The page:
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I have a requirement to serialize a list of objects to a flat file. The calls will be something like:

class MyObject { public int x; public int y; public string a; public string b; }

When I serialize this object, a record should be written in a ascii encoded flat file. Now, the length of field x should be 10 characters (right aligned), field y should be 20 characters (right aligned), fiels a should be 40 (left aligned) and field b should be 100 characters (left aligned). How can I achieve such a thing.

A serialized object should look like :

   25                   8                                     akjsrj                                                                                          jug

I was thinking that may be I can apply custom attributes attributes to the fields and can decide at runtime how to serialize the field..

Regards, Akhilesh

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1  
Have you found a solution? –  jgauffin Jun 14 '11 at 6:11

5 Answers 5

Here is a solution that uses plain old reflection and a custom attribute. It will only serialize/deserialize one item per file, but you could easily add support for multiple items per file.

// Attribute making it possible
public class FlatFileAttribute : Attribute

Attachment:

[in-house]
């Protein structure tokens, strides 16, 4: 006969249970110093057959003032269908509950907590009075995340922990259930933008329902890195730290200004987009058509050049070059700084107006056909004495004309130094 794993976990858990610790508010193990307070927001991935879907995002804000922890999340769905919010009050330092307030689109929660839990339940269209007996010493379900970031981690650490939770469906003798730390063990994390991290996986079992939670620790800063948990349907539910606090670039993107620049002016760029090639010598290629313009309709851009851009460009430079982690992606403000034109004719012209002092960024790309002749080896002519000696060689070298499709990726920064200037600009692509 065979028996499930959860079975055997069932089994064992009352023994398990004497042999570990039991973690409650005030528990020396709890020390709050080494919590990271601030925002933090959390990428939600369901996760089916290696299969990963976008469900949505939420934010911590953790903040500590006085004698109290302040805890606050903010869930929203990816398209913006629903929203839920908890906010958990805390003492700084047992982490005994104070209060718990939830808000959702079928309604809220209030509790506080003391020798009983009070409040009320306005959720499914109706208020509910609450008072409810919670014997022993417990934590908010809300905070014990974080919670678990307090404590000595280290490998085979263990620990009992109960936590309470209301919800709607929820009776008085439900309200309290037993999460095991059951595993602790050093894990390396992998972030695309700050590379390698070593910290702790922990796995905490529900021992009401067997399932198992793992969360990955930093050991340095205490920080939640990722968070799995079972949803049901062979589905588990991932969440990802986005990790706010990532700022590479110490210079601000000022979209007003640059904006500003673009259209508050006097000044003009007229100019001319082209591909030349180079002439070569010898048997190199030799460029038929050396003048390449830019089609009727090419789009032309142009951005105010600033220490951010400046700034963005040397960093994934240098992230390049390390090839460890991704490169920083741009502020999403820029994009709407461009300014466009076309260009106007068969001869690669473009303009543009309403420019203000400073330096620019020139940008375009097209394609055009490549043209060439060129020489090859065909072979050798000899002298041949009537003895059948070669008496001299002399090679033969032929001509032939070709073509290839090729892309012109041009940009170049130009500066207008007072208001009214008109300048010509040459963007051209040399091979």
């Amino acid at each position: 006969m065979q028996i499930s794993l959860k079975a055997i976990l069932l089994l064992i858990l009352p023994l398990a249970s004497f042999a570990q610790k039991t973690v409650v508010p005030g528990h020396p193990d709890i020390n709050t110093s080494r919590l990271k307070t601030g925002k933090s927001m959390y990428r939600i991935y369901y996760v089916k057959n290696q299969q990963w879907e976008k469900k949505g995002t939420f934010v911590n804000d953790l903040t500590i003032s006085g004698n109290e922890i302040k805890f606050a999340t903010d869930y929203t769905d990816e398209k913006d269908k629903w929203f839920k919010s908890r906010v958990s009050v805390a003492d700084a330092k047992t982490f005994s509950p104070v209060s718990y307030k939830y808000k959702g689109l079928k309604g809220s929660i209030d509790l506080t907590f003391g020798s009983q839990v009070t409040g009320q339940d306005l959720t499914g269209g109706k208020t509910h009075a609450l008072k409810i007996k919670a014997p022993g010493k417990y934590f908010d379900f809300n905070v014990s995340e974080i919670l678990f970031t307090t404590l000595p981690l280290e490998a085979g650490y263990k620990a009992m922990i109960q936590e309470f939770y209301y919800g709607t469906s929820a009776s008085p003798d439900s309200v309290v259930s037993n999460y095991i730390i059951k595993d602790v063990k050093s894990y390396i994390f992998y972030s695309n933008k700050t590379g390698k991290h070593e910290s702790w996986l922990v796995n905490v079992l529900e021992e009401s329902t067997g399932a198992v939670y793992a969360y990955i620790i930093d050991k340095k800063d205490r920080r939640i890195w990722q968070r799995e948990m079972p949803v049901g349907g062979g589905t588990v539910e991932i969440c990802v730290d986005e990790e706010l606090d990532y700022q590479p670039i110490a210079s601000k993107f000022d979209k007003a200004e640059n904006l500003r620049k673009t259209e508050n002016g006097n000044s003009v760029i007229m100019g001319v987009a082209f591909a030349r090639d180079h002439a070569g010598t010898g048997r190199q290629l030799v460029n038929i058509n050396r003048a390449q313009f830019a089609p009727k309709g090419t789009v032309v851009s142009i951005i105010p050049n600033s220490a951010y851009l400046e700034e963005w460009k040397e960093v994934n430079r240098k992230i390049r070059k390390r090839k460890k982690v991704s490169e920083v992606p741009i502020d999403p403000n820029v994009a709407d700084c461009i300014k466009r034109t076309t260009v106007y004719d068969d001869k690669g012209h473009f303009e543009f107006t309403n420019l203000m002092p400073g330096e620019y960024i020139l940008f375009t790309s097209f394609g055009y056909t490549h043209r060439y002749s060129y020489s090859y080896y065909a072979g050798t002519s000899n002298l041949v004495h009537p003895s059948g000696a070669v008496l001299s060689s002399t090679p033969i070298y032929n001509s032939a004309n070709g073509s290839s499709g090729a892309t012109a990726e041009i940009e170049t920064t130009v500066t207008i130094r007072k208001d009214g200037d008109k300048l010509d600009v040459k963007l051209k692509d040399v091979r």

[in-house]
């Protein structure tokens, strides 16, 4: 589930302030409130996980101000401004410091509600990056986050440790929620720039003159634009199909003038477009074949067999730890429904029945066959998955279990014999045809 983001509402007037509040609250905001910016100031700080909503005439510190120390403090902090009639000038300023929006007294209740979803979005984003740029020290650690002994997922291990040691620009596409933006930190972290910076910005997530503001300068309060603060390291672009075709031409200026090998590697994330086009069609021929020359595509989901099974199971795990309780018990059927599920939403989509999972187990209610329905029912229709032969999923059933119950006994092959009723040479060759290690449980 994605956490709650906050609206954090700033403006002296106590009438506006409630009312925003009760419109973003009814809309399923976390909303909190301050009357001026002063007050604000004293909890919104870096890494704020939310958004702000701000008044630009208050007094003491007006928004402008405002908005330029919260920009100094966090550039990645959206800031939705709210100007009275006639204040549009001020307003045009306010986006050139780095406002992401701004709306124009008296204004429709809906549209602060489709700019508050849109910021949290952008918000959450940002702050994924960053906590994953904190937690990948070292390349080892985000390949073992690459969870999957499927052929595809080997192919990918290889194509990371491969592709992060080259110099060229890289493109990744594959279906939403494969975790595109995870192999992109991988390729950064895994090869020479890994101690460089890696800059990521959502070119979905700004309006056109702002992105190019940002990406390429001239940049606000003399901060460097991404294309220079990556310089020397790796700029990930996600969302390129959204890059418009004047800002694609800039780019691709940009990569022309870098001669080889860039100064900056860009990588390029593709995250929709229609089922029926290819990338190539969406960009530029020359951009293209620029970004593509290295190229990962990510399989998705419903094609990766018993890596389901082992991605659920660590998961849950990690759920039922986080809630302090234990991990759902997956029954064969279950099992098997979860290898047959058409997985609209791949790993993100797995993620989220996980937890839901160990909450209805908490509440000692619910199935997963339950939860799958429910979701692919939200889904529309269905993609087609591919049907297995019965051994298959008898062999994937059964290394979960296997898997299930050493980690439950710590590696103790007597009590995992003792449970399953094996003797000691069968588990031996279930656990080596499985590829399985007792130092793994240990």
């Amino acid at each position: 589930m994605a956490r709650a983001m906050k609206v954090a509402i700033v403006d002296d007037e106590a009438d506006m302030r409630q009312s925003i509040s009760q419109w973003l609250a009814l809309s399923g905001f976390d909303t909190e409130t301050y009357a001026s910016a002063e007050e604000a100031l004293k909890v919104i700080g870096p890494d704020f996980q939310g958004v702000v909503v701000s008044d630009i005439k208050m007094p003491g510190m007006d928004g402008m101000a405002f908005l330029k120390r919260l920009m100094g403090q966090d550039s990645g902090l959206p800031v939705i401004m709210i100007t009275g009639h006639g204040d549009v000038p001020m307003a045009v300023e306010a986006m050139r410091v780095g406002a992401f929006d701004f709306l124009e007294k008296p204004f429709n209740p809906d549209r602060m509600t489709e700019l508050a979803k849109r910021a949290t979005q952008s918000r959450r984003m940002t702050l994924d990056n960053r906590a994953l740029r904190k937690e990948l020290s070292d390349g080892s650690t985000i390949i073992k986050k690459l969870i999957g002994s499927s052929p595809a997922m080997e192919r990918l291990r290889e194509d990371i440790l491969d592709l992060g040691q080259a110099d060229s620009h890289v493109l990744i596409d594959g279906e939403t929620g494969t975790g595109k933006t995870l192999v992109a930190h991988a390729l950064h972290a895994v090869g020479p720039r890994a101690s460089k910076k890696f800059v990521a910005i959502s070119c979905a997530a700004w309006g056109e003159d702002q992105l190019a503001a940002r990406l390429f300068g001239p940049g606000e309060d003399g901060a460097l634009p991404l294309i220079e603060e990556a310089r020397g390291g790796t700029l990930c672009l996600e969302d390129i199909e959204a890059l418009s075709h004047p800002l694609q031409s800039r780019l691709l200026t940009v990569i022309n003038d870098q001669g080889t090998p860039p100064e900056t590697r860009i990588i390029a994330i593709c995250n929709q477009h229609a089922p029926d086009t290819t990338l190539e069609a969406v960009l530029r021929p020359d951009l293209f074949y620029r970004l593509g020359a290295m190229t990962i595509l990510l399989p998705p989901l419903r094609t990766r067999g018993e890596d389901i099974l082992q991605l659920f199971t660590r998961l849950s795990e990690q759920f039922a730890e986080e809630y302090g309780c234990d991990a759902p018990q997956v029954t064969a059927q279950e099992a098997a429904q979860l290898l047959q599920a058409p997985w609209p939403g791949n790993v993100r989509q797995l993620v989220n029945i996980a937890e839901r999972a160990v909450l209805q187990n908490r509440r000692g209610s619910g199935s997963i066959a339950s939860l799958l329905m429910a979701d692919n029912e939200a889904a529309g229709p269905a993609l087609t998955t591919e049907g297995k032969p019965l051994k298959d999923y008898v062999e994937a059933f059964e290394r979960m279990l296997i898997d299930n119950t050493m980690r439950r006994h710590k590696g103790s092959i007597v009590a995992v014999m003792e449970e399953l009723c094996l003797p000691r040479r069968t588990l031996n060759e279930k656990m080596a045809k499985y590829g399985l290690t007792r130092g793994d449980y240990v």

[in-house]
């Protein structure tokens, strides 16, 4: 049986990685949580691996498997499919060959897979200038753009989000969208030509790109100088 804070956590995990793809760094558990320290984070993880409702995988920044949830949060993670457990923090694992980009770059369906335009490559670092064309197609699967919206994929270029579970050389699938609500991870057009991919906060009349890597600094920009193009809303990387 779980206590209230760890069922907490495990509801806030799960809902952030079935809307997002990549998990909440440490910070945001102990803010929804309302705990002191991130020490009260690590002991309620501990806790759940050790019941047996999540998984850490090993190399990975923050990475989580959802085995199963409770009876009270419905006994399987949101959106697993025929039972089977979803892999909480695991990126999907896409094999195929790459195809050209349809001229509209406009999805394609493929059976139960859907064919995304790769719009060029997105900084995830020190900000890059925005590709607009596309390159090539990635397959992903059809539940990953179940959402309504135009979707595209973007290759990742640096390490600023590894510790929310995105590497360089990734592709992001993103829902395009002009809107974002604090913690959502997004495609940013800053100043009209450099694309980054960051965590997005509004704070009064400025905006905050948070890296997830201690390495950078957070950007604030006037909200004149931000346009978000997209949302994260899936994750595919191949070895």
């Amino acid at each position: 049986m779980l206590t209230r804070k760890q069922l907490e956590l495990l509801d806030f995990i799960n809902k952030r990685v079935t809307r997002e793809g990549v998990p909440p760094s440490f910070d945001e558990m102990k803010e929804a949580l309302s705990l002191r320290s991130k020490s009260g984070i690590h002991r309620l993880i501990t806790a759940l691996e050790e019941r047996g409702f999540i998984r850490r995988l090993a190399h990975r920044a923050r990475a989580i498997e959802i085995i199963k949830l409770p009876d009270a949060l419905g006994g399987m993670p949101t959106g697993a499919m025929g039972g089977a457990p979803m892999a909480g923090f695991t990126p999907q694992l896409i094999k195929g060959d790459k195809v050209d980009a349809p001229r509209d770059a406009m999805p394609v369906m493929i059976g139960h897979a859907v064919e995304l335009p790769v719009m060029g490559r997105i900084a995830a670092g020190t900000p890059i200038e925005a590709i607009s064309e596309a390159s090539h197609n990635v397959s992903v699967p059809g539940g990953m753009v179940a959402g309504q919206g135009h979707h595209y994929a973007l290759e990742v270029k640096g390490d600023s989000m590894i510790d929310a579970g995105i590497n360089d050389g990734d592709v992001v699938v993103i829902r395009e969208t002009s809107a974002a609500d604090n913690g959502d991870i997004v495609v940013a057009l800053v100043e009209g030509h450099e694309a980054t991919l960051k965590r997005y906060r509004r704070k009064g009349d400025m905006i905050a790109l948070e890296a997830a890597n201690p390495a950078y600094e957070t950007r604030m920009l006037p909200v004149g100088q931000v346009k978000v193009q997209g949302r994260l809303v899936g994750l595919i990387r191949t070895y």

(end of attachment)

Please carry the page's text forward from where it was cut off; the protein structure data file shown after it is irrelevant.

{
    public int Position { get; set; }
    public int Length { get; set; }
    public Padding Padding { get; set; }

    /// <summary>
    /// Initializes a new instance of the <see cref="FlatFileAttribute"/> class.
    /// </summary>
    /// <param name="position">Each item needs to be ordered so that 
    /// serialization/deserilization works even if the properties 
    /// are reordered in the class.</param>
    /// <param name="length">Total width in the text file</param>
    /// <param name="padding">How to do the padding</param>
    public FlatFileAttribute(int position, int length, Padding padding)
    {
        Position = position;
        Length = length;
        Padding = padding;
    }
}

public enum Padding
{
    Left,
    Right
}


/// <summary>
/// Serializer making the actual work
/// </summary>
public class Serializer
{
    private static IEnumerable<PropertyInfo> GetProperties(Type type)
    {
        var attributeType = typeof(FlatFileAttribute);

        return type
            .GetProperties()
            .Where(prop => prop.GetCustomAttributes(attributeType, false).Any())
            .OrderBy(
                prop =>
                ((FlatFileAttribute)prop.GetCustomAttributes(attributeType, false).First()).
                    Position);
    }
    public static void Serialize(object obj, Stream target)
    {
        var properties = GetProperties(obj.GetType());

        using (var writer = new StreamWriter(target))
        {
            var attributeType = typeof(FlatFileAttribute);